On Sunday, August 28, 1963, more than 250,000 people crowded the National Mall in Washington, D.C., to stake their claim for jobs and freedom in a turbulent America. But it was just six groups that shared the bulk of the credit for orchestrating the momentous occasion. Not one of the six emerged from the event unchanged. And now, as the March On Washington celebrates its 50th anniversary, the divergent paths of some of these organizations serve as a striking microcosm of black America in the wake of the Civil Rights movement.
The “Big Six,” as the march organizers came to be known, were the Student Nonviolent Coordinating Committee, the Congress On Racial Equality, the Southern Christian Leadership Conference, The National Association for the Advancement of Colored People, the Brotherhood of Sleeping Car Porters, and the National Urban League. Fifty years after the march, three of these organizations are still fighting the same battles they were in 1963, one has experienced a dramatic, rightward shift in its politics, and two have faded away entirely.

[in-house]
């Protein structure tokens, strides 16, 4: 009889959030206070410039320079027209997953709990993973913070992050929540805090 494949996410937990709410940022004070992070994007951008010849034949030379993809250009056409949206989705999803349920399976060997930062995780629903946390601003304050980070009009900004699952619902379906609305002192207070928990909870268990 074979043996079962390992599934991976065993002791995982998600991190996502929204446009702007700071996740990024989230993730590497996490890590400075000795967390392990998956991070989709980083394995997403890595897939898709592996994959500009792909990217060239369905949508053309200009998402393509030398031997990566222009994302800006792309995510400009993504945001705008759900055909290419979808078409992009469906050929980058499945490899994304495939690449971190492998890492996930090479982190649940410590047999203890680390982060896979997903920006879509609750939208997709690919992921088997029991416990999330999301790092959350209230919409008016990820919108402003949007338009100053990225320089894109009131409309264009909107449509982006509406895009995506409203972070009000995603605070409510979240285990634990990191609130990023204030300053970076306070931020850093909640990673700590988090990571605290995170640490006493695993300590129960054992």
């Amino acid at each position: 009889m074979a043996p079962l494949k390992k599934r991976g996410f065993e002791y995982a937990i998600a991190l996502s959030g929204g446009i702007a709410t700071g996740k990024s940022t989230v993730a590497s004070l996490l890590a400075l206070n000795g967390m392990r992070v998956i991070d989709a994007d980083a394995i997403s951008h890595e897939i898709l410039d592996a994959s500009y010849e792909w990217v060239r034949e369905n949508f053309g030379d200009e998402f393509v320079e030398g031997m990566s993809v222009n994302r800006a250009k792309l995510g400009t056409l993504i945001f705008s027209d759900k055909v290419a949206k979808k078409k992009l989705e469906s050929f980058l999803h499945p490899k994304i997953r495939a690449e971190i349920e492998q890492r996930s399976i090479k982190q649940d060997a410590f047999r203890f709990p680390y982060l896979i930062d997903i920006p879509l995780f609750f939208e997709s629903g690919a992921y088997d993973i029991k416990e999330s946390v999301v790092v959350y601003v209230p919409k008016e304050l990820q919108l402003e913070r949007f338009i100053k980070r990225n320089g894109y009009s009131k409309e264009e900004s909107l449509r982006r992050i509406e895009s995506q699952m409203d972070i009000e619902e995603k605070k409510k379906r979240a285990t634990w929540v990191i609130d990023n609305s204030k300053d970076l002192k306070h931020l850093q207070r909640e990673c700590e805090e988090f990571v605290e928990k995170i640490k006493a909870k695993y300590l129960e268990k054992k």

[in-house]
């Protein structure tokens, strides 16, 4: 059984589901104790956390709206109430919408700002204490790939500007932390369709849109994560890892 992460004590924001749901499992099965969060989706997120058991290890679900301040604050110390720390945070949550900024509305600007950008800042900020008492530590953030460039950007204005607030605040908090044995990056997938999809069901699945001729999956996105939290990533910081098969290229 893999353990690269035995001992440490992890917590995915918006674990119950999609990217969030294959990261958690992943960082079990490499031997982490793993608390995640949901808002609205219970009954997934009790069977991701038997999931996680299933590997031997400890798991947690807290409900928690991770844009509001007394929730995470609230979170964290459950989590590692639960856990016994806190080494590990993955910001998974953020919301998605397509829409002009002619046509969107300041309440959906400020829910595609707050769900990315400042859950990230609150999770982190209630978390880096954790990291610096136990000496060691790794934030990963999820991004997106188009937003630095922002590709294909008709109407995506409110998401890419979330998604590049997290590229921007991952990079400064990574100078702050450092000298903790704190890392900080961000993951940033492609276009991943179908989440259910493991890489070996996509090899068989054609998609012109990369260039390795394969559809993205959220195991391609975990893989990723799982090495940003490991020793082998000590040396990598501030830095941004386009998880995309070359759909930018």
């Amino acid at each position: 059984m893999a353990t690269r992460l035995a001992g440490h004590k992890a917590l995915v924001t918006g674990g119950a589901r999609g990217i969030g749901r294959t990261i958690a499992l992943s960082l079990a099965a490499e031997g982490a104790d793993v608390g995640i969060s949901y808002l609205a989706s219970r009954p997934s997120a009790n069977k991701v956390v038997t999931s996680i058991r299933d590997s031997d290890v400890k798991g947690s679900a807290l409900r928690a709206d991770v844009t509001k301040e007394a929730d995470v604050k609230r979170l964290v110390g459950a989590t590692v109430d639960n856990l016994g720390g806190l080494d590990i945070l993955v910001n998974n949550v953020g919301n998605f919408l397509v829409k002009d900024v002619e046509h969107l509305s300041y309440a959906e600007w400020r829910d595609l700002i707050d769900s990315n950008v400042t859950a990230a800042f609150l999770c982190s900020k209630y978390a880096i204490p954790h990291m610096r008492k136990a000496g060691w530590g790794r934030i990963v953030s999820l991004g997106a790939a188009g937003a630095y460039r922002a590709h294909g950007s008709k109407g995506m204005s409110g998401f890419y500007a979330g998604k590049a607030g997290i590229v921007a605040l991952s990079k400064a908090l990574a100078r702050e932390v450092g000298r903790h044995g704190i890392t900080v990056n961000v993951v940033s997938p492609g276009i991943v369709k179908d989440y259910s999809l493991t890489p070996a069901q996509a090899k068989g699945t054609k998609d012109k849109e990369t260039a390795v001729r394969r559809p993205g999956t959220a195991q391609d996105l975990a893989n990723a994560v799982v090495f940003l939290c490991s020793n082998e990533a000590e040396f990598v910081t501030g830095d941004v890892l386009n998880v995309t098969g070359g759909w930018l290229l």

In the early 60s, though, they met on the same road, one marked by a unity forged in the oppressed state of black America in the decades preceding the Civil Rights movement. Several of the people who helped shaped these organizations spoke to The Huffington Post about the common goals their groups shared that summer in Washington -– and how the experience changed them forever.